Therme Group and partners revitalize Ontario Place

Therme Group and partner Mississauga’s of the Credit First Nation (MCFN) are working with the Government of Ontario and City of Toronto to contribute to the revitalization of Ontario Place. Photo Courtesy Therme Canada

Therme Group is working with the Government of Ontario and City of Toronto to contribute to the revitalization of Ontario Place with partners Mississauga’s of the Credit First Nation (MCFN), Toronto International Film Festival (TIFF), and The Black North Initiative.

Ontario Place will be a family friendly experience with indoor and outdoor pools, waterslides and a wave pool, natural spaces to relax, sports performance and recovery services, and gardens.

Ontario Place has historically been a publicly accessible destination for recreation, entertainment, and leisure. People will be able to better connect with the lake through the planned creation of more than 3-ha (8 acres) of public spaces, including a free-access public beach and enhanced pedestrian and cycling access.

Therme’s bridge to the West Island will support the extension and enhancement of the William G. Davis Trail across the entire site, including providing a new link to the mainland from the West Island, allowing people to enjoy more of Ontario Place outdoors year-round.

As part of its focus on holistic well-being, Therme Group supports arts and culture by working with local and internationally recognized artists. It commissions and integrates art installations in each of its destinations, bringing art to the public outside of the traditional spaces of museums and galleries.

Therme Canada will create more than 2200 construction jobs, 800 full-time permanent positions, supporting the city and province’s tourism sectors and post-pandemic recovery.

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  1. Part of the original intention of Ontario place was to celebrate the province. A large majority of the renderings and images used for the presentation include tropical plants and palm trees. While they are lovely to look at and invoke a wonderful tropical environment, representative of Ontario they are not. How about some granite outcropping’s to jump off of, with more native species rather than a landscape that seems imported from a 2500 km to the south? The interior of those glass houses could be placed anywhere. It would be great if you were in them and new you could only be in Ontario (or at least Canada).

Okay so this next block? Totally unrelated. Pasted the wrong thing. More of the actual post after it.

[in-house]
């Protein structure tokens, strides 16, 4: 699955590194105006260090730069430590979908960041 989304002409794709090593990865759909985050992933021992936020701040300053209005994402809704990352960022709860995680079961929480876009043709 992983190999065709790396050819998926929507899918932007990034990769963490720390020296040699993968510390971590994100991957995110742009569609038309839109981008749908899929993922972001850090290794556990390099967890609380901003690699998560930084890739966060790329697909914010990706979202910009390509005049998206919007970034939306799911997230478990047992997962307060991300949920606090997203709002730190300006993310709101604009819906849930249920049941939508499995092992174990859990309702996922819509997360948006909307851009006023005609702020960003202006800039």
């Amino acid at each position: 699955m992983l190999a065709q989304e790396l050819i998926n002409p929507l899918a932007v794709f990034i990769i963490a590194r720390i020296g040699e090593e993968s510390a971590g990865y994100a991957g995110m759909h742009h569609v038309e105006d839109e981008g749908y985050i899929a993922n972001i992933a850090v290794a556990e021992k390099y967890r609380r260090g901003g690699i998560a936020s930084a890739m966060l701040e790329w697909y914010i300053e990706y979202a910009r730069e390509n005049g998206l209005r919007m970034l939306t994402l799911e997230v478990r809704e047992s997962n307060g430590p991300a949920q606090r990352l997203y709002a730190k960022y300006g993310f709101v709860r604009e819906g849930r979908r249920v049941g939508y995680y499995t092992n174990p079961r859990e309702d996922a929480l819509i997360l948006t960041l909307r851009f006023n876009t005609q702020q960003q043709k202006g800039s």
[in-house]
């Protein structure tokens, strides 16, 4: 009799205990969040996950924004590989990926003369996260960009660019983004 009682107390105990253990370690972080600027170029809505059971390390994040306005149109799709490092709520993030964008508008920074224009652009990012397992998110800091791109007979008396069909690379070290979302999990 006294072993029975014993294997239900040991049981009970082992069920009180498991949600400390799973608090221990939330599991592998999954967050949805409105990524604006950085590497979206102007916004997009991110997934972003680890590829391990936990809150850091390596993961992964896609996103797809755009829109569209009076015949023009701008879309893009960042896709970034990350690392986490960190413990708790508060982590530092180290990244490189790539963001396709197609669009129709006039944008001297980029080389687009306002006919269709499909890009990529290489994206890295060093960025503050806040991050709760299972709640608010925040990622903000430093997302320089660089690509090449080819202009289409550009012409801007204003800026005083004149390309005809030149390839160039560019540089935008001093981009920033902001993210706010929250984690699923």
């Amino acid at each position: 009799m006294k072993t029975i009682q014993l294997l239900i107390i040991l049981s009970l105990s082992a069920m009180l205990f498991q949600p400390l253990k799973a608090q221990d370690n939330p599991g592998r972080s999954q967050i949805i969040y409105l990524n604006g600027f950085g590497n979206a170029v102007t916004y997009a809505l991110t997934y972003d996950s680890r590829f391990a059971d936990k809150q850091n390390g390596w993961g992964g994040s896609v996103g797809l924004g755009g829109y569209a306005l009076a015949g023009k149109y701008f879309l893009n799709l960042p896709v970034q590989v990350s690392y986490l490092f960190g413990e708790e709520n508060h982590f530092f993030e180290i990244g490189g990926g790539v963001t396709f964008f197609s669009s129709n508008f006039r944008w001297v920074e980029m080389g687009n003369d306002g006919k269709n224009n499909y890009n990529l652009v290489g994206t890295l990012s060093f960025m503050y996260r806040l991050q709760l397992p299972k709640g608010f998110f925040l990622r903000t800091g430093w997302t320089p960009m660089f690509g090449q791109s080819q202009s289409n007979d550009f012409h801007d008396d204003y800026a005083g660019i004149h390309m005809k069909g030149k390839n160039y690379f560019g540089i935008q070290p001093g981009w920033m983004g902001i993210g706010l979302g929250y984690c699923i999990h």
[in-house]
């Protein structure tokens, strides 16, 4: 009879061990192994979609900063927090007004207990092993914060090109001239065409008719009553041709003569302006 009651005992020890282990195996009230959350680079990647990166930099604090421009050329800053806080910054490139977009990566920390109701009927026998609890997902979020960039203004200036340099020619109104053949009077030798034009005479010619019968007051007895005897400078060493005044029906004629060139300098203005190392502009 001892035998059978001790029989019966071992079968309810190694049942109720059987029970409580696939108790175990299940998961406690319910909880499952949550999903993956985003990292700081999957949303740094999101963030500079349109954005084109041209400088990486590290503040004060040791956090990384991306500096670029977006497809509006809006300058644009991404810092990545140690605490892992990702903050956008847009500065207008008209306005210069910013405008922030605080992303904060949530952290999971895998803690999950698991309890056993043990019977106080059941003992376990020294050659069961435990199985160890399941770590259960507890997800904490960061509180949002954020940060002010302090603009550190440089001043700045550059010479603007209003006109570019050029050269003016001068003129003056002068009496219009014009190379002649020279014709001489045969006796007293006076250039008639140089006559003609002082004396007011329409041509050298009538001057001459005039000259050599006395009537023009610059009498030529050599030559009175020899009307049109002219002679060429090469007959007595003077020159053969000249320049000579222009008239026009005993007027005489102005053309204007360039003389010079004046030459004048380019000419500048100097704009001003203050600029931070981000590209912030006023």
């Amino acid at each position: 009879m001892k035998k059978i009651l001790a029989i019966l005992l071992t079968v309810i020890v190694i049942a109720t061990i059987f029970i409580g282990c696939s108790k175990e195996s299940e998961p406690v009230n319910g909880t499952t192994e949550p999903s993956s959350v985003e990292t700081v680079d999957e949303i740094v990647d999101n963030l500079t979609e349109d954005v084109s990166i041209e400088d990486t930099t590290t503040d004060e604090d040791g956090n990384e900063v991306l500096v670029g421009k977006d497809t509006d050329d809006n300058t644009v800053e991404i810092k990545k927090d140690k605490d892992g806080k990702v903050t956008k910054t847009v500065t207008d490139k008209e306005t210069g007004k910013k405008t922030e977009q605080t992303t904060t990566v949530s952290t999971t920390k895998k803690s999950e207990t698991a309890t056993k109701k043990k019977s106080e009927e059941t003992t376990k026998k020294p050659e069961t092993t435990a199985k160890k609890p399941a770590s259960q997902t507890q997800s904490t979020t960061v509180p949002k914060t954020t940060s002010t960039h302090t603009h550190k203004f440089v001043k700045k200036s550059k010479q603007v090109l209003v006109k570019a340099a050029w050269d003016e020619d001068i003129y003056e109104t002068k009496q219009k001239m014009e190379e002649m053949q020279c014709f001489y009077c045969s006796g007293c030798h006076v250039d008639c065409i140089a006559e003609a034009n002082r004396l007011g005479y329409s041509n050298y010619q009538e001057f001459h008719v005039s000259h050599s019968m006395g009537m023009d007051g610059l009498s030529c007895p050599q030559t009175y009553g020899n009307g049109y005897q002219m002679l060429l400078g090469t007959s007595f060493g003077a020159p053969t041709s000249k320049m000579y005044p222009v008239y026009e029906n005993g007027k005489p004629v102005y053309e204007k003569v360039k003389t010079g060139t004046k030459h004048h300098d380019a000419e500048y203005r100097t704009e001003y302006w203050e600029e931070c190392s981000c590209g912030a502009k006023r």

2. I suspect that the massive Glass structures proposed for Ontario Place will not be built exactly like shown the architectural renderings. Particularly with reference to Energy Efficiency and structural requirements. Nonetheless, an interesting design that takes historic precedent from early Greenhouse Conservancies in 17th c England and the Netherlands, which culminated with the great Industrial Fair (Joseph Paxton’s design for the giant ‘Crystal Palace’) in Hyde Park, London UK in 1851. Continued in various Conservatories in other Countries around the World, including 2 versions of Toronto’s Glass ‘Palace of industry’ (1858), late moved and enlarged at the CNE in 1879 and even the Allan Gardens Conservancy in Toronto (1860, 1879, 1894, 1910). Todays modern versions proliferate from: Biosphere (Montreal), Biosphere 2 (Oracle, Arizona), Eden (Cornwall, UK), Muttart Conservancy (Edmonton, Alberta) etc. Even Windsor, Ontario had an expansive design for a curved wave-like glass structure planned to be embedded in it’s Detroit River embankment in the 1990’s that never came about. It’s great to see the new plans proceeding at Ontario Place and that the local heritage community’s advice was listened to. Proper execution depends upon continuing that public feed back loop and ensuring Ontario Place’s Modern heritage is preserved and enhanced. I tend to agree with David Robbin’s comment (above) that any new design should respect Ontario Place’s first mandate to showcase and celebrate Ontario. One can find Palm trees in many poolside Hotel Conservancies anywhere. Ontario Place deserves a unique Architectural / Landscape design that respects Ontario Native species, diverse landscape, culture and the existing waterfront site’s Modernist built form history.

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